In addition, a data row may use the term REPEAT to indicate that the same RDF term from the previous row is used again. REPEAT is illegal in the first data row.

(REPEAT subject to deployment testing that it does provide useful data reduction.)

Details of Thrift Encoding

This section details the encoding in Thrift.

Encoding values

Use of encoding literals by value is optional.

Some literals can be encoded using their values, rather than their lexical form and datatype. This can lead to a reduction is space. It can result in the changes to the term encoded.

The exact lexcial form is not retained, so "001"^^xsd:integer, "+1"^^xsd:integer and "1"^^xsd:integer are all encoded as the value 1 and when read, will result in the same RDF term ("1"^^xsd:integer is the XSD canonical form).

Some derived dataypes are lost - xsd:long, xsd:int, xsd:short, xsd:byte are encoded as their integer value and will become xsd:integer when read back in.

Input Datatype Value space Outcome Datatype
xsd:integer Integer xsd:integer
xsd:long Integer xsd:integer
xsd:int Integer xsd:integer
xsd:short Integer xsd:integer
xsd:byte Integer xsd:integer
xsd:decimal Decimal xsd:decimal
xsd:double Double xsd:double

Whether this matters, depends on the data. For use as a failthful, general purpose database dump format, value encoding should not be used.


The use of prefixes can reduce the size of the data because it replaces common character sequences with a smaller string.

There are no detailed syntax rules for prefixes, unlike Turtle and SPARQL where, for example, the local part can not include a # (it must be \#) and the local part can’t start with a ..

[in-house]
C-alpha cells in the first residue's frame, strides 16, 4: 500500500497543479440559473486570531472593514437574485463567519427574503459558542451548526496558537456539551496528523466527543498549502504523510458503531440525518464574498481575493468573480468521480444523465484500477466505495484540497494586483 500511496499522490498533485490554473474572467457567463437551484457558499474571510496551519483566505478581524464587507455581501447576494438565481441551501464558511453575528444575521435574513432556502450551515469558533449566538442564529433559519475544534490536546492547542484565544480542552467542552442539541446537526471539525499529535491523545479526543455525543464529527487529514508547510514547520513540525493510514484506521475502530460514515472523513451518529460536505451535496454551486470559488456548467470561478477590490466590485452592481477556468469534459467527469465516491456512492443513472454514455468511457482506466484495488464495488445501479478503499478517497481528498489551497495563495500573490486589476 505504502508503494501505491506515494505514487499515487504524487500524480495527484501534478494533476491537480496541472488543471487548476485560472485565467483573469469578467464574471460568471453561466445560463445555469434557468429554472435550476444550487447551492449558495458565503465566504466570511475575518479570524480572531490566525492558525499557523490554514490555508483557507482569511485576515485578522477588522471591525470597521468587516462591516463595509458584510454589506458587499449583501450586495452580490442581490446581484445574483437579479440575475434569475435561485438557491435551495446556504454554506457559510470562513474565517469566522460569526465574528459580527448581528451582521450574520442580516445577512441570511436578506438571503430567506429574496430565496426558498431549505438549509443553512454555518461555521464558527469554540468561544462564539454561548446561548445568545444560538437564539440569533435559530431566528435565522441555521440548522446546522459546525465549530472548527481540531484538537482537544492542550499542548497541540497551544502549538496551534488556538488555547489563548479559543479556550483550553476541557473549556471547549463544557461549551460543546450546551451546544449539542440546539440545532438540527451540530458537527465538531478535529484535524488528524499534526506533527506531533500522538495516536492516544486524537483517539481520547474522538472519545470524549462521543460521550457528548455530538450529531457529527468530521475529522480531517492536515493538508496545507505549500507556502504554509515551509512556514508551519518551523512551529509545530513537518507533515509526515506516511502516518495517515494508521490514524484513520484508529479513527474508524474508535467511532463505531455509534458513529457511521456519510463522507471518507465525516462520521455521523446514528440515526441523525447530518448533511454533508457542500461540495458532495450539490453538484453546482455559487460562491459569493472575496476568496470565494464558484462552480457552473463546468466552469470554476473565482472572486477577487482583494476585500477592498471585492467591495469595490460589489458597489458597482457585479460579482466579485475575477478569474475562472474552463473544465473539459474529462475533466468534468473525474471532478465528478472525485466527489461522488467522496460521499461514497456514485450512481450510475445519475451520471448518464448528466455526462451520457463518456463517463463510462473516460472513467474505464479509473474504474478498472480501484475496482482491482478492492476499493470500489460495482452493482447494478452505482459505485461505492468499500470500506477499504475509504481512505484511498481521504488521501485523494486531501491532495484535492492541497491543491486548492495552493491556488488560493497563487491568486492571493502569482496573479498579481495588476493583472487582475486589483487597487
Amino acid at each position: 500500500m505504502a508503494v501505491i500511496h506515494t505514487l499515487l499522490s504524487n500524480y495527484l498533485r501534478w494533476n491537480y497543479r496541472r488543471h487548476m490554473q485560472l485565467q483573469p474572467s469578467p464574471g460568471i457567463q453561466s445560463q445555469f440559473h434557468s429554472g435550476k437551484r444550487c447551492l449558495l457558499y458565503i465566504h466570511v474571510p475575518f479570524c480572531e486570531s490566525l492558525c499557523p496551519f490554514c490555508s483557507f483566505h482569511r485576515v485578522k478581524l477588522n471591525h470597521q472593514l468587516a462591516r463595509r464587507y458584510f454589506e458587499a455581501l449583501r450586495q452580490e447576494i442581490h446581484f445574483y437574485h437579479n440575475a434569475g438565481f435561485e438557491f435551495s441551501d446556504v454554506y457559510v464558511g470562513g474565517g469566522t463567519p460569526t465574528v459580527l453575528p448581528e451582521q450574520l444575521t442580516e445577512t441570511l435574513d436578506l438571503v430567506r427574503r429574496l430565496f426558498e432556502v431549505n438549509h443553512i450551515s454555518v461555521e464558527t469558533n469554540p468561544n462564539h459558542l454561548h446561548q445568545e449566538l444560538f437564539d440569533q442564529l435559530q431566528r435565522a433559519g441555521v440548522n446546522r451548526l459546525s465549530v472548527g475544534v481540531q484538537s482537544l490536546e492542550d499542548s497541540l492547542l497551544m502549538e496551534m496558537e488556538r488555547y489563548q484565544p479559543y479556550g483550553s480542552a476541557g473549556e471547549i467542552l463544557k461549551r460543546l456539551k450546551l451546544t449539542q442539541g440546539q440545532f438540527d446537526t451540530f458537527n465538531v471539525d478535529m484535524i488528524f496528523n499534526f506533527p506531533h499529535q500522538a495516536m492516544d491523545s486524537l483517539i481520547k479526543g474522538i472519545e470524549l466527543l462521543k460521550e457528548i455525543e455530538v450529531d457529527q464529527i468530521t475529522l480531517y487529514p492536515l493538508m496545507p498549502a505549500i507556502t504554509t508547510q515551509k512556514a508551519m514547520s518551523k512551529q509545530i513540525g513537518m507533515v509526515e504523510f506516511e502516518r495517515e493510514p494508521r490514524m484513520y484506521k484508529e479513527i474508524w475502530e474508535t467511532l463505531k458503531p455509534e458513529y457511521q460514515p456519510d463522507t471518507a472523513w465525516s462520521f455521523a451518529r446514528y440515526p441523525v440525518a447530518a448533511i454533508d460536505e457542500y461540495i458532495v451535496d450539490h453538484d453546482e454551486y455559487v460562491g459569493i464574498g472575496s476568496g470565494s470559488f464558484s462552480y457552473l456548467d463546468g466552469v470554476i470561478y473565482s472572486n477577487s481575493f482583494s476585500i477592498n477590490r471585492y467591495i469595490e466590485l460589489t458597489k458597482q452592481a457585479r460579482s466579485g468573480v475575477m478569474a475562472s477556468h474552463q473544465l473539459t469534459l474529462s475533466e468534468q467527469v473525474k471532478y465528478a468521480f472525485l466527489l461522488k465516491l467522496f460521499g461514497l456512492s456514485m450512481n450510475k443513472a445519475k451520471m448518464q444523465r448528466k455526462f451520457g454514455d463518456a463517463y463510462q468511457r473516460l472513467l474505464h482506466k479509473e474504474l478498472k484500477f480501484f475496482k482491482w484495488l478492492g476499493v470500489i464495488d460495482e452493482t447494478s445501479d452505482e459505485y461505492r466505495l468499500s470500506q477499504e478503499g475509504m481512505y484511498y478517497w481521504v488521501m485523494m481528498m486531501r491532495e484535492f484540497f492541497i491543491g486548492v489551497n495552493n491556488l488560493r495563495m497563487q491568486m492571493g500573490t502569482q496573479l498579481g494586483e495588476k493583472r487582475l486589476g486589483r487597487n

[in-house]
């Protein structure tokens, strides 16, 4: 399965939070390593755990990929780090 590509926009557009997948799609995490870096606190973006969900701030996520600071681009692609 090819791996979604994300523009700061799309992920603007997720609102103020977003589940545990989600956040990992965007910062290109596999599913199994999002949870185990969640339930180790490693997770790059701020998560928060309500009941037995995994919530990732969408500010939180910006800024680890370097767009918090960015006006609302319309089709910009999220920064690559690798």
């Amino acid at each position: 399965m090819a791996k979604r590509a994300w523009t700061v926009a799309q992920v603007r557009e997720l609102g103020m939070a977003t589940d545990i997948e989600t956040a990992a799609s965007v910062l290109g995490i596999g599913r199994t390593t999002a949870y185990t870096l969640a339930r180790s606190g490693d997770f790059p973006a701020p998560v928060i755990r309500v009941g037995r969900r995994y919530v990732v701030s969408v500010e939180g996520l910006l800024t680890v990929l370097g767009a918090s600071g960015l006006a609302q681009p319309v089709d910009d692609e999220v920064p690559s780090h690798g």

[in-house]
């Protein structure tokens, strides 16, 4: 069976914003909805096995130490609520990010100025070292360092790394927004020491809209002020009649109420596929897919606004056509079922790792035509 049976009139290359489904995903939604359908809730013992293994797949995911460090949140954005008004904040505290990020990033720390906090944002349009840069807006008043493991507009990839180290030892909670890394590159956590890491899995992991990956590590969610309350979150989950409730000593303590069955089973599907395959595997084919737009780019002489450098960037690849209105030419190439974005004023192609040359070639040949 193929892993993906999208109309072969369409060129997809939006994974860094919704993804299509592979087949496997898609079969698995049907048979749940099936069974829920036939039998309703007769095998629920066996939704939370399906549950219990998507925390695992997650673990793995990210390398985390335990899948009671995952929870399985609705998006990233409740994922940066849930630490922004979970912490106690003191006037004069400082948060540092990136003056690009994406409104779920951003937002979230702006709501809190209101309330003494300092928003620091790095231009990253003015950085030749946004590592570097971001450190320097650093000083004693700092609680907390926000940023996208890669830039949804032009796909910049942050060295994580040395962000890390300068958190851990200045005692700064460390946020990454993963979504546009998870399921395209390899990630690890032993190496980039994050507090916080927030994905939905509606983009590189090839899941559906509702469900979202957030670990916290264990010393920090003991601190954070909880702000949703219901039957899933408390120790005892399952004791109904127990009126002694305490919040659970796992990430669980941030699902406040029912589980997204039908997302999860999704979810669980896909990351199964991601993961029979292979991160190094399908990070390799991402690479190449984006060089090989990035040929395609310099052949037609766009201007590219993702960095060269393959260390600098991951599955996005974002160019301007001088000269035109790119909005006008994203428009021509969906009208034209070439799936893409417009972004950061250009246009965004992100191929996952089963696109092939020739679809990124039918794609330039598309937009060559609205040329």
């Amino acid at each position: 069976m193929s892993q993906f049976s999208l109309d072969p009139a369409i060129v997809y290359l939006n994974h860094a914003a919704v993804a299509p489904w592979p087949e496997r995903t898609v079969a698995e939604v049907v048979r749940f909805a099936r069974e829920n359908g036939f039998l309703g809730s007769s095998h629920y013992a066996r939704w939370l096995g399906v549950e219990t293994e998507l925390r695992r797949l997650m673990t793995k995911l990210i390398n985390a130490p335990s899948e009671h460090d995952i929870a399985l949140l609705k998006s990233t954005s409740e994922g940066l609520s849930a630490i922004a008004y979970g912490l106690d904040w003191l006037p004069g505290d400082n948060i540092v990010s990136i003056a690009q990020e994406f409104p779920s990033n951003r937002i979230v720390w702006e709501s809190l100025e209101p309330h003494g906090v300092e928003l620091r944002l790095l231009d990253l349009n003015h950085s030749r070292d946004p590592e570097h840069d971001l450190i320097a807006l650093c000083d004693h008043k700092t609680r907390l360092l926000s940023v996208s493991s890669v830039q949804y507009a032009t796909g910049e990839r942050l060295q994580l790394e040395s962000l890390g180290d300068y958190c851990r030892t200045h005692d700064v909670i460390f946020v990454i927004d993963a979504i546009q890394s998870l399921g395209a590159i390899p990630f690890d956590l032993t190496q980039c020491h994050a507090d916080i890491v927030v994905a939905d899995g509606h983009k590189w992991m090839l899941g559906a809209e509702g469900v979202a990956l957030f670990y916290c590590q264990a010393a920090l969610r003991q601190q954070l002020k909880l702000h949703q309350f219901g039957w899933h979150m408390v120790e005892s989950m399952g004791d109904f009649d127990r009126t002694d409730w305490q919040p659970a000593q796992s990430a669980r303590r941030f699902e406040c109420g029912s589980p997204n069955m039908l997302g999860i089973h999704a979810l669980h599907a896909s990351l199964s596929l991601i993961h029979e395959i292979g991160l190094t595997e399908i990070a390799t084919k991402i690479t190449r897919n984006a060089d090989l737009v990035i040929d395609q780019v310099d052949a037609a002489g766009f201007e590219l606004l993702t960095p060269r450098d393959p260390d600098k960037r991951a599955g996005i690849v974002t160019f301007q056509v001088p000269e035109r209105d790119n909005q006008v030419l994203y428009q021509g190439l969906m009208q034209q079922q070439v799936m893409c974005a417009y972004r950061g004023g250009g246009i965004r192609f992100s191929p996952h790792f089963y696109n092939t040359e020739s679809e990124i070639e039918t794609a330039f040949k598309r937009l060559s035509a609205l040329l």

In RDf Thrift, the prefix part is any string, the local part is any string. The reconsistuted URI is the concatenation of the URI for the prefix and the local part.

There are no escape sequences in either part. Neither % nor \ are special.

Thrift encoding of RDF Terms

RDF Thrift uses the Thrift compact protocol.

struct RDF_IRI {
1: required string iri

struct RDF_PrefixName {
1: required string prefix ;
2: required string localName ;

struct RDF_BNode {
1: required string label

struct RDF_Literal {
1: required string  lex ;
2: optional string  langtag ;
3: optional string  datatype ;
4: optional RDF_PrefixName dtPrefix ;

struct RDF_Decimal {
1: required i64  value ;
2: required i32  scale ;

struct RDF_VAR {
1: required string name ;

struct RDF_ANY { }

struct RDF_UNDEF { }

struct RDF_REPEAT { }

union RDF_Term {
1: RDF_IRI          iri
2: RDF_BNode        bnode
3: RDF_Literal      literal
4: RDF_PrefixName   prefixName 
5: RDF_VAR          variable
6: RDF_ANY          any
7: RDF_UNDEF        undefined
8: RDF_REPEAT       repeat
9: RDF_Triple       tripleTerm  # RDF-star

# Value forms of literals.
10: i64             valInteger
11: double          valDouble
12: RDF_Decimal     valDecimal

Thrift encoding of Triples, Quads and rows.

struct RDF_Triple {
1: required RDF_Term S
2: required RDF_Term P
3: required RDF_Term O

struct RDF_Quad {
1: required RDF_Term S
2: required RDF_Term P
3: required RDF_Term O
4: optional RDF_Term G

struct RDF_PrefixDecl {
1: required string prefix ;
2: required string uri ;

Thrift encoding of RDF Graphs and RDF Datasets

union RDF_StreamRow {
1: RDF_PrefixDecl   prefixDecl
2: RDF_Triple       triple
3: RDF_Quad         quad

RDF Graphs are encoded as a stream of RDF_Triple and RDF_PrefixDecl.

RDF Datasets are encoded as a stream of RDF_Triple, RDF-Quad and RDF_PrefixDecl.

Thrift encoding of SPARQL Result Sets

A SPARQL Result Set is encoded as a list of variables (the header), then a stream of rows (the results).

struct RDF_VarTuple {
1: list<RDF_VAR> vars

struct RDF_DataTuple {
1: list<RDF_Term> row